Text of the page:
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Tampa artist’s work appears on national campaign for the census

Selina Roman was one of several artists chosen for the national Art and Action campaign. Another Florida artist’s work is shown locally.

Come to Your Census, a national campaign to encourage people to fill out the 2020 census by Sept. 30, landed in Florida over the summer. Florida artists were commissioned to create imagery for the billboard campaign, including Tampa-based photographer Selina Roman.

Roman answered the call put out by Art and Action, a San Francisco-based coalition commissioned by San Francisco’s Office of Civic Engagement and Immigrant Affairs, and the Ford Foundation, led by curator Amy Kisch.

Her work was selected and appears on a billboard in Miami’s Little Haiti neighborhood, which was serendipitous as Roman used to live there and “has a love affair with Miami.” It went up on Sept. 1. The image also appears on pop-up ads on the Miami Herald’s website.

Roman said she was elated to have her work selected and admitted she didn’t know how important the census was before she participated in the project. She learned that when more people are counted, it means more resources for the communities they live in, to the tune of $20,000 per person, including babies.

“I like being part of something that’s bigger than me,” she said. “It’s sending out a message and there’s potential for my work to do that.”

Roman’s image features two women in sequined bathing suits on a beach, backs turned to the viewer, holding up a rainbow. Kisch, the founder of Art and Action, said they selected it because it communicates the importance of the campaign in a bright, uplifting way. She sees the rainbow facing the future, which is what the census does by providing resources for the next 10 years.

Roman said that although sometimes her work isn’t appropriate for public campaigns, she thinks the image could be symbolic for the census as the pot of gold at the end of the rainbow. She said that the rainbow could also speak to LGBTQ inclusion.

There is a local “Come to Your Census, Tampa,” billboard designed by Miami-based artist Jonathan Brooks. It is posted in Palmetto on U.S. 41. Additional billboards by Florida artists appear in Miami, Orlando and Jacksonville.

Miami-based artist Jonathan Brooks designed the Come to Your Census Tampa billboard. [ Courtesy of Art and Action ]

The project was born in San Francisco in January 2020, when San Francisco’s Office of Civic Engagement and Immigrant Affairs became acquainted with Kisch because of their involvement with an exhibition she curated in 2018. “Re: Home” explored San Francisco as a sanctuary city and focused on homelessness in the city. It included a community action center with organizations that help people.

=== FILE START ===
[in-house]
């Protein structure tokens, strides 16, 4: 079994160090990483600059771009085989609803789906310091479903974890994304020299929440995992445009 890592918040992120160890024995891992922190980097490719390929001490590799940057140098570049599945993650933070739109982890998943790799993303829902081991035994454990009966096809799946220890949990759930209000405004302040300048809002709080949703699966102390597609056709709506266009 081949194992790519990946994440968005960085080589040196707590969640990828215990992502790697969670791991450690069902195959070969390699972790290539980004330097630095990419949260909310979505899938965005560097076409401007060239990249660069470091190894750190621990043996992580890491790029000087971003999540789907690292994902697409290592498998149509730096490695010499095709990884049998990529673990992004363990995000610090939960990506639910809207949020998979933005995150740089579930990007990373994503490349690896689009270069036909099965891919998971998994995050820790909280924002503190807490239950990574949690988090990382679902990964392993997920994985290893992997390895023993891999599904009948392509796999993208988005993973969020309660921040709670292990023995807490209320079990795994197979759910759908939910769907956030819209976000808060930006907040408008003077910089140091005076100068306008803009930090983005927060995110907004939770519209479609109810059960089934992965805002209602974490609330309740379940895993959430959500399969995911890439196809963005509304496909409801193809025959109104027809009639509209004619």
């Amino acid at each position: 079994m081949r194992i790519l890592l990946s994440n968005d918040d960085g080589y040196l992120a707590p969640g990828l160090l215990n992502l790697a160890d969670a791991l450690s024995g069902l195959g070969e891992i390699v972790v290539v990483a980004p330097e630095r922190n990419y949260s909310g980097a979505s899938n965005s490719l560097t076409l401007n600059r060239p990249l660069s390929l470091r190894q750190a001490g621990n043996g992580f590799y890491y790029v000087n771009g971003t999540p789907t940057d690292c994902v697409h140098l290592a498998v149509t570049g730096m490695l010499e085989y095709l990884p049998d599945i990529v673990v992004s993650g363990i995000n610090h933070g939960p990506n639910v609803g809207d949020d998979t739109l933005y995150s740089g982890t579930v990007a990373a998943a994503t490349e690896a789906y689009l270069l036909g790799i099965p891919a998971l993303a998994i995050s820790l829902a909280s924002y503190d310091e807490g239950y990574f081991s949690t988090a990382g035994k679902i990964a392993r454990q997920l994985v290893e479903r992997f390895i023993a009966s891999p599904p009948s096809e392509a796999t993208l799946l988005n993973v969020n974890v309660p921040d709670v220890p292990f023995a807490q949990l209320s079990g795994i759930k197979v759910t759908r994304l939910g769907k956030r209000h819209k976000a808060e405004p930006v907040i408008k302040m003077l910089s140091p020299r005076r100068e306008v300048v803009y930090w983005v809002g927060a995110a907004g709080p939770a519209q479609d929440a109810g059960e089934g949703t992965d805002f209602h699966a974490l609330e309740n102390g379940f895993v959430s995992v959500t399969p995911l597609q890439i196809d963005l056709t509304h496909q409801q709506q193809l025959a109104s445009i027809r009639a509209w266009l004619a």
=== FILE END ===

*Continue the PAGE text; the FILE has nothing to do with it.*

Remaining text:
When that office was contacted by the Census Bureau, they tapped Kisch to found Art and Action, along with help from the Ford Foundation.

Kisch was also unaware of the importance of participation in the census.

“It is the only fully inclusive democratic act that distributes all money and political power throughout the U.S.," she said. “Once I learned about it, I thought, ‘We need more than just a mural or an exhibition,' ” she said. “We need to scream it from the rooftops. And we needed to reach people where they are.”

The original deadline to complete the census was Oct. 31, but the Trump administration moved it up to Sept. 30.

With that announcement, Art and Action moved to expand their campaign to areas in Texas and Florida that have statistically low census participation and large Latinx populations. With support from the Ford Foundation and just seven weeks to launch before the deadline, calls to artists were put out in both states.

Art and Action has an active social media presence. Anyone that sends proof that they have completed their census to hello@artandaction.us will receive a free, limited-edition, fill-in-the-blank ‘Come To Your Census’ tote bag.

Kisch said it’s been inspiring to see the excitement and engagement from the artists and community members. She said using art to get the word out “cuts through the noise.”

“People can connect to an image and it will move people viscerally in the way that a bullet point won’t,” she said. “It’s a way to connect on a human level. It’s not only inspiring but also educational.”

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